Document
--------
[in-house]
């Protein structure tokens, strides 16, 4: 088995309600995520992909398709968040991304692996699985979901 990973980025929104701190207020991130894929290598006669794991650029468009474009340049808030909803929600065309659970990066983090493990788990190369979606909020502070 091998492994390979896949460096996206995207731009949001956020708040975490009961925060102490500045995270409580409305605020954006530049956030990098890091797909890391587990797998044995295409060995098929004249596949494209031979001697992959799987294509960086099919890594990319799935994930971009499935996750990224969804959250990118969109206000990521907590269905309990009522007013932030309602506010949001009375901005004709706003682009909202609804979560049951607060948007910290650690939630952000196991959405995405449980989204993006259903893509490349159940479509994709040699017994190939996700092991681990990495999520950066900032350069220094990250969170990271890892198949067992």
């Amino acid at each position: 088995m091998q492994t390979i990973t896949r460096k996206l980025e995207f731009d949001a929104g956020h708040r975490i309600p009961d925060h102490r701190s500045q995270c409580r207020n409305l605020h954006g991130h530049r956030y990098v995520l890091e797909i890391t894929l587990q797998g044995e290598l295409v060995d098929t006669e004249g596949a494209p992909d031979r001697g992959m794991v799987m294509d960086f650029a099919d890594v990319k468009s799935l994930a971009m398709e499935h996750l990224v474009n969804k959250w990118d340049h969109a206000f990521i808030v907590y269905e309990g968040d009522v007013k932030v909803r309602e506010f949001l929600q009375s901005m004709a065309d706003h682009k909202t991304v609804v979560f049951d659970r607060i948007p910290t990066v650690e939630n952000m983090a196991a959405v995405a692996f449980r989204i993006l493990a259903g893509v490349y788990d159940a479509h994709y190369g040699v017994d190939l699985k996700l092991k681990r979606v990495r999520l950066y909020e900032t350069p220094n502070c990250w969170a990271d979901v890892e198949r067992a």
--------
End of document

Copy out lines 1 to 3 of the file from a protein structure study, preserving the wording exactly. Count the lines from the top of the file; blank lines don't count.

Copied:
[in-house]
């Protein structure tokens, strides 16, 4: 088995309600995520992909398709968040991304692996699985979901 990973980025929104701190207020991130894929290598006669794991650029468009474009340049808030909803929600065309659970990066983090493990788990190369979606909020502070 091998492994390979896949460096996206995207731009949001956020708040975490009961925060102490500045995270409580409305605020954006530049956030990098890091797909890391587990797998044995295409060995098929004249596949494209031979001697992959799987294509960086099919890594990319799935994930971009499935996750990224969804959250990118969109206000990521907590269905309990009522007013932030309602506010949001009375901005004709706003682009909202609804979560049951607060948007910290650690939630952000196991959405995405449980989204993006259903893509490349159940479509994709040699017994190939996700092991681990990495999520950066900032350069220094990250969170990271890892198949067992």
């Amino acid at each position: 088995m091998q492994t390979i990973t896949r460096k996206l980025e995207f731009d949001a929104g956020h708040r975490i309600p009961d925060h102490r701190s500045q995270c409580r207020n409305l605020h954006g991130h530049r956030y990098v995520l890091e797909i890391t894929l587990q797998g044995e290598l295409v060995d098929t006669e004249g596949a494209p992909d031979r001697g992959m794991v799987m294509d960086f650029a099919d890594v990319k468009s799935l994930a971009m398709e499935h996750l990224v474009n969804k959250w990118d340049h969109a206000f990521i808030v907590y269905e309990g968040d009522v007013k932030v909803r309602e506010f949001l929600q009375s901005m004709a065309d706003h682009k909202t991304v609804v979560f049951d659970r607060i948007p910290t990066v650690e939630n952000m983090a196991a959405v995405a692996f449980r989204i993006l493990a259903g893509v490349y788990d159940a479509h994709y190369g040699v017994d190939l699985k996700l092991k681990r979606v990495r999520l950066y909020e900032t350069p220094n502070c990250w969170a990271d979901v890892e198949r067992a």